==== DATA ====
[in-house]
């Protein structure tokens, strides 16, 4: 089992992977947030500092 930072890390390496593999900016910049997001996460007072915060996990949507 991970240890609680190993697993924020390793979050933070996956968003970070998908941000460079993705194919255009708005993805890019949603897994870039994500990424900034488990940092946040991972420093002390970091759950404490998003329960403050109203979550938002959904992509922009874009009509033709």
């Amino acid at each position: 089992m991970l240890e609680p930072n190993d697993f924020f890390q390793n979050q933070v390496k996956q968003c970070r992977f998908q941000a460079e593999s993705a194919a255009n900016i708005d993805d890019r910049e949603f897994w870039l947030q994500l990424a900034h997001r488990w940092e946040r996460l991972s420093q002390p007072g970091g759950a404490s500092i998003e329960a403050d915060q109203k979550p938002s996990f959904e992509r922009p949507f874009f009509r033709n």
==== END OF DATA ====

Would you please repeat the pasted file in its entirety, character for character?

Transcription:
[in-house]
């Protein structure tokens, strides 16, 4: 089992992977947030500092 930072890390390496593999900016910049997001996460007072915060996990949507 991970240890609680190993697993924020390793979050933070996956968003970070998908941000460079993705194919255009708005993805890019949603897994870039994500990424900034488990940092946040991972420093002390970091759950404490998003329960403050109203979550938002959904992509922009874009009509033709």
């Amino acid at each position: 089992m991970l240890e609680p930072n190993d697993f924020f890390q390793n979050q933070v390496k996956q968003c970070r992977f998908q941000a460079e593999s993705a194919a255009n900016i708005d993805d890019r910049e949603f897994w870039l947030q994500l990424a900034h997001r488990w940092e946040r996460l991972s420093q002390p007072g970091g759950a404490s500092i998003e329960a403050d915060q109203k979550p938002s996990f959904e992509r922009p949507f874009f009509r033709n």